Just three days ago I penned another installment in my ongoing series about the growing phenomenon of “global innovation arbitrage” — or the idea that “innovators can, and increasingly will, move to those countries and continents that provide a legal and regulatory environment more hospitable to entrepreneurial activity.” And now it’s already time for another entry in the series!
My previous column focused on driverless car innovation moving overseas, and earlier installments discussed genetic testing, drones, and the sharing economy. Now another drone-related example has come to my attention, this time from New Zealand. According to the New Zealand Herald:
Aerial pizza delivery may sound futuristic but Domino’s has been given the green light to test New Zealand pizza delivery via drones. The fast food chain has partnered with drone business Flirtey to launch the first commercial drone delivery service in the world, starting later this year.
Importantly, according to the story, “If it is successful the company plans to extend the delivery method to six other markets – Australia, Belgium, France, The Netherlands, Japan and Germany.” That’s right, America is not on the list. In other words, a popular American pizza delivery chain is looking overseas to find the freedom to experiment with new delivery methods. And the reason they are doing so is because of the seemingly endless bureaucratic foot-dragging by federal regulators at the FAA.
Some may scoff and say, ‘Who cares? It’s just pizza!’ Well, even if you don’t care about innovation in the field of food delivery, how do you feel about getting medicines or vital supplies delivered on a more timely and efficient basis in the future? What may start as a seemingly mundane or uninteresting experiment with pizza delivery through the sky could quickly expand to include a wide range of far more important things. But it will never happen unless you give innovators a little breathing room–i.e., “permissionless innovation”–to try new and different ways of doing things.
Incidentally, Flirtey, the drone deliver company that Domino’s partnered with in New Zealand, is also an American-based company. On the company’s website, the firm notes that: “Drones can be operated commercially in a growing number of countries. We’re in discussions with regulators all around the world, and we’re helping to shape the regulations and systems that will make drone delivery the most effective, personal and frictionless delivery method in the market.”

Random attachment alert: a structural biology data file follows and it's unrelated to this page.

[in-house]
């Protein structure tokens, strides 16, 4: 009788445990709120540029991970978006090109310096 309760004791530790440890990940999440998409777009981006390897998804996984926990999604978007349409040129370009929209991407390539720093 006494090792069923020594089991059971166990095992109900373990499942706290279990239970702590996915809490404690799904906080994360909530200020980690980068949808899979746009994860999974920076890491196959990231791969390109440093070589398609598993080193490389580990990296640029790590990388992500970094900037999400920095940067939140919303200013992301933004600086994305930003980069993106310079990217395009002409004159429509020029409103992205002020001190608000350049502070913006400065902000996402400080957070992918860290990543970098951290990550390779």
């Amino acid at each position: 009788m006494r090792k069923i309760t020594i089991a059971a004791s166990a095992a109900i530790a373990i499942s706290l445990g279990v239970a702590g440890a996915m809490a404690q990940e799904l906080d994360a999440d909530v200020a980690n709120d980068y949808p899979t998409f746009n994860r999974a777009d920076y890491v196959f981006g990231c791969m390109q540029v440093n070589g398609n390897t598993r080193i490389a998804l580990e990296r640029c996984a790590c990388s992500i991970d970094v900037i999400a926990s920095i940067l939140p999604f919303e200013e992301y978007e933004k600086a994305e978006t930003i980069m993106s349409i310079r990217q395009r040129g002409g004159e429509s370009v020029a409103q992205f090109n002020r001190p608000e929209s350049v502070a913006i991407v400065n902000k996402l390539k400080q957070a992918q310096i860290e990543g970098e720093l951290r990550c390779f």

That’s just another indication of the reality that global innovation arbitrage is at work today. If the U.S. puts it head in the sand and lets bureaucrats continue to slow the pace of progress, America’s next generation of great innovators will increasingly look offshore in search of patches of freedom across the planet where they can try out their exciting new products and services.
- How to Destroy American Innovation: The FAA & Commercial Drones, Oct. 6, 2014
- Permissionless Innovation & Commercial Drones, February 4, 2015.
- DRM for Drones Will Fail, January 28, 2015.
- Regulatory Capture: FAA and Commercial Drones Edition, January 16, 2015.
- Global Innovation Arbitrage: Commercial Drones & Sharing Economy Edition, December 9, 2014.
- Filing to FAA on Drones & “Model Aircraft”, Sept. 23, 2014
- Private Drones & the First Amendment, Sept. 19, 2014
- [TV interview] The Beneficial Uses of Private Drones, March 28, 2014
- Comments of the Mercatus Center to the FAA on integration of drones into the nation’s airspace, April 23, 2o13
- Eli Dourado, Deregulate the Skies: Why We Can’t Afford to Fear Drones, Wired, April 23, 2013
- Permissionless Innovation: The Continuing Case for Comprehensive Technological Freedom (2014)
- [Video] Cap Hill Briefing on Emerging Tech Policy Issues (June 2014)